Each year the Federal Government purchases from private firms hundreds of billions of dollars in goods and services that range from office supplies to complex space systems. The Federal Government wants a fair share of that amount to be awarded to U.S. small businesses. As a result of Government programs, small businesses win about $100 billion a year in Government contracts. 1 U.S. Census Bureau, SUSB, SPS: International Trade Administration: Bureau of Labor Statistics, Business Employment Dynamics (BED): Advocacy-funded research, Small Business GDP: Update 2002-2010. © Management Concepts. See inside front cover for additional information. 8-1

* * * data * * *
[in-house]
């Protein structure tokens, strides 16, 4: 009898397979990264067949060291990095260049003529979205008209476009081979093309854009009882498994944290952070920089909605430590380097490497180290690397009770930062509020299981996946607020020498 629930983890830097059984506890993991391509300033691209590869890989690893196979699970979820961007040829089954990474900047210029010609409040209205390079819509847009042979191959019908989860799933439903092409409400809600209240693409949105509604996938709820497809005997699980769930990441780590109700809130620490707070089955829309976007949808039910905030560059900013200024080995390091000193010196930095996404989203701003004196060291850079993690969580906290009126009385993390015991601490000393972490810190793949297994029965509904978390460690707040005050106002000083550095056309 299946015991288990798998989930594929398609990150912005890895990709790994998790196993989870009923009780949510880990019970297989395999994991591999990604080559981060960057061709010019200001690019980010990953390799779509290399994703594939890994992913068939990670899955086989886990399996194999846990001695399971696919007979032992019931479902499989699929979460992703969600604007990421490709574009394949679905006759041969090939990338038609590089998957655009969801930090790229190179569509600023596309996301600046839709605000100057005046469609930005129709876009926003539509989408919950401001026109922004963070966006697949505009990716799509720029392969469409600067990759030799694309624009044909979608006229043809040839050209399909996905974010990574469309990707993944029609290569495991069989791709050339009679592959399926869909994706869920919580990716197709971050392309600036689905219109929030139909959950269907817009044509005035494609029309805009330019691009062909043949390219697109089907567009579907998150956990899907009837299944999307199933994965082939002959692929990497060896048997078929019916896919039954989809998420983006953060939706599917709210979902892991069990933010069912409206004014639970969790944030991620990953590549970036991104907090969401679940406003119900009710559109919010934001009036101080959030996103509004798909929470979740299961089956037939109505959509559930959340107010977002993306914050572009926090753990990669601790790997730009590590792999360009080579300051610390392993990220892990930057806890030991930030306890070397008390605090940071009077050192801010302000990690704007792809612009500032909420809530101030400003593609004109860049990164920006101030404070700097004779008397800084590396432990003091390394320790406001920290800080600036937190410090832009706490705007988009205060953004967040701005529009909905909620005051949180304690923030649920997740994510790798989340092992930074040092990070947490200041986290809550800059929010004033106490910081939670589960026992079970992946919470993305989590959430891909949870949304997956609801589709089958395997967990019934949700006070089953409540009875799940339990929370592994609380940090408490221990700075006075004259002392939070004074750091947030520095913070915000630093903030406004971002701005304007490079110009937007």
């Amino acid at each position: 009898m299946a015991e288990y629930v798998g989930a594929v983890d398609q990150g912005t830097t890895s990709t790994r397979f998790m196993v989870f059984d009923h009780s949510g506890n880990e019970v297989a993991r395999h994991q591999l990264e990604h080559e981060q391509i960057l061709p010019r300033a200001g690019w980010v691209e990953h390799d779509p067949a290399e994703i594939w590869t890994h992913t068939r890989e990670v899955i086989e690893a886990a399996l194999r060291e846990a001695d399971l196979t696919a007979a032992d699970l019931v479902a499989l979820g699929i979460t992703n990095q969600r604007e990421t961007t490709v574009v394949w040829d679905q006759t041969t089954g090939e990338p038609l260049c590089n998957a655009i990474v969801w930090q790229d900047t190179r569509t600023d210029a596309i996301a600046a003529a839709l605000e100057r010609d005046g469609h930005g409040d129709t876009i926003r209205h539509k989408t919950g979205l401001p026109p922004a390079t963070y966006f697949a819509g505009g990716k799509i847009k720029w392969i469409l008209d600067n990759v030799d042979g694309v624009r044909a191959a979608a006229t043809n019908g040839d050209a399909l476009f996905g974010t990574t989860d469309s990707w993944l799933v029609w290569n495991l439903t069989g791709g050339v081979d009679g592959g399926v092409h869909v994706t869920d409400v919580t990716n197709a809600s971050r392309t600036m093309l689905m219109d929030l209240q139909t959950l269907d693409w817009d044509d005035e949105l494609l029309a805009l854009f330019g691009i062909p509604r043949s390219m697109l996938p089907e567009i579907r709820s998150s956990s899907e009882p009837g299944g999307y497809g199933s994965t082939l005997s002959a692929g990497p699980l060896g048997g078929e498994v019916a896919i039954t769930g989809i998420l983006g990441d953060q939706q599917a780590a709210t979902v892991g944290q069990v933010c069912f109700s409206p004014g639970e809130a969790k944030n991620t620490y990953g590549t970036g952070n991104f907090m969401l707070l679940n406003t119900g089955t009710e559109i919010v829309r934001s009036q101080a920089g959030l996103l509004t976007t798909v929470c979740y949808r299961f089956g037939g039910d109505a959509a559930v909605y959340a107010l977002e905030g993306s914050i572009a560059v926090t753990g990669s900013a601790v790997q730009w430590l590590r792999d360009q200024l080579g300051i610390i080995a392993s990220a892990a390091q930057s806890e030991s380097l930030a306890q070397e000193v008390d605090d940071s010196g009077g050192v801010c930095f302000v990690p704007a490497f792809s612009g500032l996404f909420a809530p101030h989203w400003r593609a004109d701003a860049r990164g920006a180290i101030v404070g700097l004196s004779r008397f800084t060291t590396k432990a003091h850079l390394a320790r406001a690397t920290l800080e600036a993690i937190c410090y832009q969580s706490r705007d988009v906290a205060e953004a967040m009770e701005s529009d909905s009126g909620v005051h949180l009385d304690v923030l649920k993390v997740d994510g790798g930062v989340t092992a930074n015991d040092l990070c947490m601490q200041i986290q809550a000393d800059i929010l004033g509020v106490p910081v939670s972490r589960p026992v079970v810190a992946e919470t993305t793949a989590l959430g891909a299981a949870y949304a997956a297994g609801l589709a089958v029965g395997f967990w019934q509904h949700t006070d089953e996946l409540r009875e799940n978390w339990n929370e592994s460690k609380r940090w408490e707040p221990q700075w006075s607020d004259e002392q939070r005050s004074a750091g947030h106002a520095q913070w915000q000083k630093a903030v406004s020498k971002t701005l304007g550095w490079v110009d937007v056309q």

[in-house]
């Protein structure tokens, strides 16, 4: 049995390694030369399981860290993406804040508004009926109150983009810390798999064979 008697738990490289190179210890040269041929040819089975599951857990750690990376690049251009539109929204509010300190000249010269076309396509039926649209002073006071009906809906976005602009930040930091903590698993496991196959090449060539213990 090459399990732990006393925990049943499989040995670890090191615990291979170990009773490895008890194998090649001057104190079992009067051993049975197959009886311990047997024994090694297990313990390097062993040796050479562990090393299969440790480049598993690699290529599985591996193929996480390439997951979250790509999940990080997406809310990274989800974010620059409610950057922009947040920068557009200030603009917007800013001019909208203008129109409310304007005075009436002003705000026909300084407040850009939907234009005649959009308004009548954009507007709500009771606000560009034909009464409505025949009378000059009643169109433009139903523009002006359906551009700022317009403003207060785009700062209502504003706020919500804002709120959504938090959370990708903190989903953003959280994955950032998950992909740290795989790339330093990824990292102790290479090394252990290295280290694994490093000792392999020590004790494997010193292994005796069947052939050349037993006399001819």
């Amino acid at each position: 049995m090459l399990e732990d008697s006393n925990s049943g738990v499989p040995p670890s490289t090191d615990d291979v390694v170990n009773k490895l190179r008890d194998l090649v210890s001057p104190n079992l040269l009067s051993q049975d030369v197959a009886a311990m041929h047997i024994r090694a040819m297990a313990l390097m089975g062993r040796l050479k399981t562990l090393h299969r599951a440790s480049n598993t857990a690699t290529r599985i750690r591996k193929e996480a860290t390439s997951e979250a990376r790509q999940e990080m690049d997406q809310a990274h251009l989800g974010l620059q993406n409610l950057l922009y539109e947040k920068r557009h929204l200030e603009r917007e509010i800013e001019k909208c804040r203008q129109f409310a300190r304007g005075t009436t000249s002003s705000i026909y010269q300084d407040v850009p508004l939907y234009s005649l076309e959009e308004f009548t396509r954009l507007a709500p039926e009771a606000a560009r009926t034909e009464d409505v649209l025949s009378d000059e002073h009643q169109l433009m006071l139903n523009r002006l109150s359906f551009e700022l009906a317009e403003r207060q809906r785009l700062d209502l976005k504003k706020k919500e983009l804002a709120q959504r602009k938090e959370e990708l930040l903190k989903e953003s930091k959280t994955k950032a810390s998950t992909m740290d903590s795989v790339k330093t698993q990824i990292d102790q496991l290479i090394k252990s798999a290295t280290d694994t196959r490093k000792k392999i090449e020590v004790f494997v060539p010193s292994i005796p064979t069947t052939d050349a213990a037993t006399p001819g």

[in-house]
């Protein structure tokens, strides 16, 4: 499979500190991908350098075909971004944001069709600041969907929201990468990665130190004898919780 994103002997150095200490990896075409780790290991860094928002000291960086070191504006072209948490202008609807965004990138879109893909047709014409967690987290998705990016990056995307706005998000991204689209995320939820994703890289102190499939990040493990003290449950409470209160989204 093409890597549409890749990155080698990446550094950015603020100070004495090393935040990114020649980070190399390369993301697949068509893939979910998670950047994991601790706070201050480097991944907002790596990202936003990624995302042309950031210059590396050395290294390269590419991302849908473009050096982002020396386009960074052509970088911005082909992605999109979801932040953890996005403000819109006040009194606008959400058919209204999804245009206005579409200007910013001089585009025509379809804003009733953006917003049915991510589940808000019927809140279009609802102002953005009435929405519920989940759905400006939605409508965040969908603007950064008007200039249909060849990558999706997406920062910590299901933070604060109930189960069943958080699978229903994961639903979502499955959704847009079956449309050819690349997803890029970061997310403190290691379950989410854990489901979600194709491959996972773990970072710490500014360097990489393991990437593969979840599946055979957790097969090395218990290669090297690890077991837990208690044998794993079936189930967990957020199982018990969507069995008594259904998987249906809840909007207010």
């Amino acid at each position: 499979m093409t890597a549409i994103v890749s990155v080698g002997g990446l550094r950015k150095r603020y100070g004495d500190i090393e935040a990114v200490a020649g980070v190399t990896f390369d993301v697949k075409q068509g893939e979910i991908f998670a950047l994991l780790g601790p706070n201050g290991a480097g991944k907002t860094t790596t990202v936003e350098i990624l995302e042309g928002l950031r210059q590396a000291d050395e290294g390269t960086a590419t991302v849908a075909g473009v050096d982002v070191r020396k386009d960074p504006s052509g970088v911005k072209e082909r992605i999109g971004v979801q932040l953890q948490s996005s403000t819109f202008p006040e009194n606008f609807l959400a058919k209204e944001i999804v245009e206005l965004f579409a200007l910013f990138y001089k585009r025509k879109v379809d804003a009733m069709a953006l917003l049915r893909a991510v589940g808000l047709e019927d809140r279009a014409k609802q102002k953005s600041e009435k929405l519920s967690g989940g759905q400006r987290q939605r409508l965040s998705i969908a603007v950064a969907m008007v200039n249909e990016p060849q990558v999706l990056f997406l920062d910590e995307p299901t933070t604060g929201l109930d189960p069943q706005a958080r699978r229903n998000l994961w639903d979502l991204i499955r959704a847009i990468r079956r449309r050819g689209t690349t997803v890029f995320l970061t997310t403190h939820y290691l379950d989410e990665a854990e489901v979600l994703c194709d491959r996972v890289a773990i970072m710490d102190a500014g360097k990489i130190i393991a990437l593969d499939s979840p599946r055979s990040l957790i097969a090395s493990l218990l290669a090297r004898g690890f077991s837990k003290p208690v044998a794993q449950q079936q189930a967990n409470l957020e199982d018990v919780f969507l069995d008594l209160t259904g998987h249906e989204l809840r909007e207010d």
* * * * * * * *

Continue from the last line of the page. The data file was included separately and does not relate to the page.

In the Small Business Act of 1953 (15 U.S.C. 631), Congress created the small business program by declaring that small businesses should receive a fair proportion of the Federal Government's purchases and contracts for property, services and construction. Congress also established the Small Business Administration (SBA) to manage the small business program. Since then the law has been amended numerous times to expand the program. After completing this lesson, you will be able to: 8.1 IDENTIFY the elements of the Small Business Program to include policy and regulations, goals, size standards, non- manufacturer rule, and North American Industrial Classification System (NAICS) codes. 8.2 IDENTIFY the roles of the contract specialist and small business specialist in the acquisition team and the benefits of their early involvement in acquisition planning and market research. 8.3 EXPLAIN the different types of small business set-asides, the Rule of Two, and eligibility requirements for each small business program. 8.4 COMPARE the difference between subcontracting plans and small business participation plans, when they are required, and the elements of each within the source selection evaluation process. 8.5 IDENTIFY key components of various other small business programs and issues that could impact an acquisition. KEY TERMS Small Business —a business concern, including its affiliates, that is independently owned and operated, not dominant in the field of operation in which it is bidding on Government contracts, and is qualified as a small business under the criteria and size standards in 13 CFR 121 (see FAR 19.102). A small business is “not dominant in its field of operation” and does not exercise a controlling or major influence on a national basis in a kind of business activity in which a number of business concerns are primarily engaged. In determining whether dominance exists, consideration must be given to all appropriate factors, including volume of business, number of employees, financial resources, competitive status or position, ownership or control of materials, processes, patents, license agreements, facilities, sales territory, and nature of business activity.
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